Fedora Core 3 is what would have been RedHat 10 or 10.1 had RedHat not abandoned the boxed, retail-shelf market and therefore is its closest offering to Suse 9.2 Pro. Novell/Suse have recently announced their corporate desktop which appears to be in direct competition with RedHat WS and Sun's JDS. As such, with different offerings from both parties, I wanted to make sure I was comparing apples to apples and comparing Fedora Core 3 to Suse 9.2 Pro seems to be the best match up.
In all honesty, I've been a loyal RedHat user for many years. I started into Linux with Slackware, moved to FreeBSD for a while, then tried Solaris on x86, and eventually went back to RedHat around release 6.0. I faithfully bought or downloaded each RedHat release from 5.0 to 9.0 and have used both FC1 and FC2. I like RedHat. I'm most familiar with RedHat. I support RedHat for my paycheck (AS & ES). Since my network is comprised of about 70% RedHat servers, it makes sense that I'd use RedHat/Fedora on my own workstation. Honestly, I'd never really given Suse much thought until this last year. They were always a little too German for me. Searches on google for third party RPMs or support often left with me German-only web pages. However, with the Novell acquisition my thoughts of Suse have changed. I now see them more as an international company with better US (english) support. I also saw HP ship the NX5000 notebook (a Centrino-based system) with Suse 9.1 Pro with all power management and wireless working and realized that they had made some significant improvements. Over the last year, I've switched back and forth between Fedora Core 1/2 and Suse 9.1 Professional. With new versions of each being released, I decided it was time to pick one.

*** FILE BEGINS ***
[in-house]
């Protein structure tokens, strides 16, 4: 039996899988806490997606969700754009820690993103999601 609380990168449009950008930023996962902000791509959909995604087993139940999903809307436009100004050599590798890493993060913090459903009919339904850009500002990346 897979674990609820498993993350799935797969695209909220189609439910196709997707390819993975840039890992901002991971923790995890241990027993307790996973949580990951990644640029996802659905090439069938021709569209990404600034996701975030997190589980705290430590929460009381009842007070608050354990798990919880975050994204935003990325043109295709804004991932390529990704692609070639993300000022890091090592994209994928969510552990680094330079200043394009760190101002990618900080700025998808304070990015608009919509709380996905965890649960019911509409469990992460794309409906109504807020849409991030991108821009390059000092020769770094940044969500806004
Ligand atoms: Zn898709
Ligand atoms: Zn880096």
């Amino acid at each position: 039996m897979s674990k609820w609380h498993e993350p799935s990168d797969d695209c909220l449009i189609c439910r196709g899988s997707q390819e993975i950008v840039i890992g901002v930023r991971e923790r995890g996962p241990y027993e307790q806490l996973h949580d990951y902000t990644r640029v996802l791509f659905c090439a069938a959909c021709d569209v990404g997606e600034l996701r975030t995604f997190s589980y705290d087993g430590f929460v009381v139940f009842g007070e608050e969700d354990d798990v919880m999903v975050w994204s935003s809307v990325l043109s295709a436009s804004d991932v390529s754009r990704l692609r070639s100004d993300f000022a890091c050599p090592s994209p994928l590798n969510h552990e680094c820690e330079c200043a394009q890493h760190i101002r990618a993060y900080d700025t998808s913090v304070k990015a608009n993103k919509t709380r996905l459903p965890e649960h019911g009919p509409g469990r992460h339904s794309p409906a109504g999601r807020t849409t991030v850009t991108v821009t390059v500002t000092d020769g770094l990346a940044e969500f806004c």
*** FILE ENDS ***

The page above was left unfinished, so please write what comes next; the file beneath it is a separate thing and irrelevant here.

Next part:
Scope of Use:
I think its also important to understand how a system will be used for a review. A review of FC3 as a web server will be different than FC3 as a desktop system. As such, understand that my intent is to replace my Windows XP system. On any given day, I use Mozilla for browsing the web, Mozilla Mail for checking my 5 personal email accounts, and Outlook for corporate email to our Exchange 2000 server. I use MS Word and Excel regularly. I access shares and printers on 2 Windows file servers. I watch an occasional DVD and listen to a music collection of both MP3 and WMA formats. From home or anywhere I have broadband, I VPN into our Windows 2000 VPN server and then use Outlook natively. If dial-up is my only choice, I use OWA. Lastly, I got the Centrino system for the battery life. I value my battery life. WinXP gives me about 3 hours with the stock battery. So, its with these ideas in mind that I tested both Fc3 and Suse 9.2 Pro.
I read lots of reviews on different Linux installations. In my opinion there is entirely too much time spent covering installation (and far too many screenshots). Granted, installing Linux hasn't always been the easiest thing to do, especially on a laptop. However, in recent years this has gotten much easier, even on laptops. While it used to be the norm to see article after article on workarounds for installing Linux, its now more common to be surprised when it doesn't install. So for simplicity's sake, I'm not covering installation except to say that I did a fairly standard install on both, though did a custom package selection on each and made sure I had both KDE and Gnome on both. Both installs were to my raw hardware (not cheated by using VMWare). My installation system is an IBM Thinkpad T41 (2379-DJU) which is a Centrino system with a 1.6Ghz CPU and 802.11b (ipw2100) wireless. My concern was more with usability than installation and since neither installation suffered, suffice it to say that both have good installation routines. Suse 9.2's installation routine was a bit different from FC3 and even from Suse 9.1 Pro. The installation was almost the same as 9.1, but appeared to only copy enough to boot, then rebooted and copied the rest of what I needed. I installed approximately 3.1Gb with each install, but Suse took about an hour to install while FC3 only took 20 or 30 minutes.